Article page



Full Text:


The article contains the results of a study of the ecological hazards of long-term consequences (XVII-XXI centuries) of human activities on the shores and waters of the South-Eastern Baltic Sea. The following issues have been considered: 1) territorial losses and the destruction of man-made objects; 2) natural radioactivity of the potential source of mineral raw materials - titanium-zirconium concentrates in beach sands and their content of 137Cs (the “Chernobyl trace”); 3) echoes of the Great Patriotic War (WWII) - ammunition on the shore and dumping on the seabed of captured chemical warfare agents from the arsenal of Nazi Germany. The study has determined the following. Coast in Courland, after Peter the Great built the port of Libava (the end of XVII century) and after malls were extended in the nineteenth century, had been stable. Modernization of the military avantport of Emperor Alexander III at the beginning of the XX century with the removal of the sea piers on 2123m caused the obstruction of sands along the coast and its grassroots catastrophic erosion to the North of the port. By the 1930s, the bottom sands have been eroded to Cape Akmenrags (along with the coast to ~40 km, the volume of >70 million m3). By the 1990s, at 4-6 km closest to port, the shore has receded up to 200 meters. Houses, landfills, fragments of the sewer were destroyed. There was a threat of collapse of toxic objects of municipal wastewater treatment facilities into the sea (sludge beds, chlorination station, town Schedes). An environmental disaster was prevented by the timely constructed shore protection facilities (1988-1991). The erosion of the shore caused the accumulations on the beach of industrially important titanium-zirconium concentrates (>1,5 t/m3). Heavy minerals (zircon, monazite, etc.) contain natural radionuclides (thorium, uranium etc.), their activity (5668,6 Bq/kg) exceeded the hygienic standard (1500 Bq/kg) by ~4 times. Mineral raw materials of this quality refer to the IV class of hazard. As for 137Cs, considering the period from the Chernobyl disaster (April 1986) to the analysis of the specimens (spring 2015 ~the half-life of the isotope), the concentration could reach,: in sands - 110 Bq/kg, in organic soils and peatlands - up to 500 Bq/kg. The contamination was consistent with the radiation condition of the several territories of the USSR, which have experienced the impact of the disaster, but was higher than in the Altai (“Semipalatinsk trace”, 41-43 Bq/kg). Echoes of the War resulted in storms bringing ashore ammunition, which caused injuries and deaths of adolescents, who found such “waste” of World War II (the town Schedes, the elimination of the Nazis in “Liepaja port”, 1945). In the deep (92-208 m) basins (Bornholm, Gotland) and in other areas of the Baltic Sea there are about 60 underwater dumpings of chemical warfare agents. The threat of environmental disaster may appear in the case of their large-scale mechanical damage (trawling, drilling, pipelines, etc.). The uncertainty of the information about the number of dumpings of chemical warfare agents keeps a danger of their location on the coast and bringing by waves to the beach. Further exploration and monitoring of dumpings are particularly relevant in connection with the laying of the gas pipeline “Nord stream - 2”.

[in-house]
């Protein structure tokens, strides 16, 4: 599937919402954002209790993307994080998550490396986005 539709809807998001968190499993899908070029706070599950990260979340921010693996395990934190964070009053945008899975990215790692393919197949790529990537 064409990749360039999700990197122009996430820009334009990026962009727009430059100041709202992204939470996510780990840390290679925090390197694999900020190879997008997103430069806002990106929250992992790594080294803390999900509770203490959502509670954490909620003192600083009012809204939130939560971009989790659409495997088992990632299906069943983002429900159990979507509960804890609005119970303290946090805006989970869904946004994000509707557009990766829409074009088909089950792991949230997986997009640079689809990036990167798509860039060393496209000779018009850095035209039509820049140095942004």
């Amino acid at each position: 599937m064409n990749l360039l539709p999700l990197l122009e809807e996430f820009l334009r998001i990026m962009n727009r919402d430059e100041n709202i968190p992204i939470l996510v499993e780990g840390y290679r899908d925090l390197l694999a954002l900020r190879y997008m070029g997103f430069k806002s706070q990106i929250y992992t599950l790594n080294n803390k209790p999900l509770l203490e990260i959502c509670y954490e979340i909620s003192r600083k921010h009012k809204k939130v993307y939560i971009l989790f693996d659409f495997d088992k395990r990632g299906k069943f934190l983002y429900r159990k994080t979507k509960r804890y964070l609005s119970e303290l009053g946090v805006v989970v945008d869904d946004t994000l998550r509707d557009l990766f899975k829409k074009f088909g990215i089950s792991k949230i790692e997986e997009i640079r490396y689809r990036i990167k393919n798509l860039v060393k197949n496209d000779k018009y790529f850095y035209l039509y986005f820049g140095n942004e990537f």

Для цитирования:

For citation:


  • Refbacks are not listed

Creative Commons License
Контент доступен под лицензией Creative Commons Attribution 3.0 License.

ISSN: (Print)
ISSN: (Online)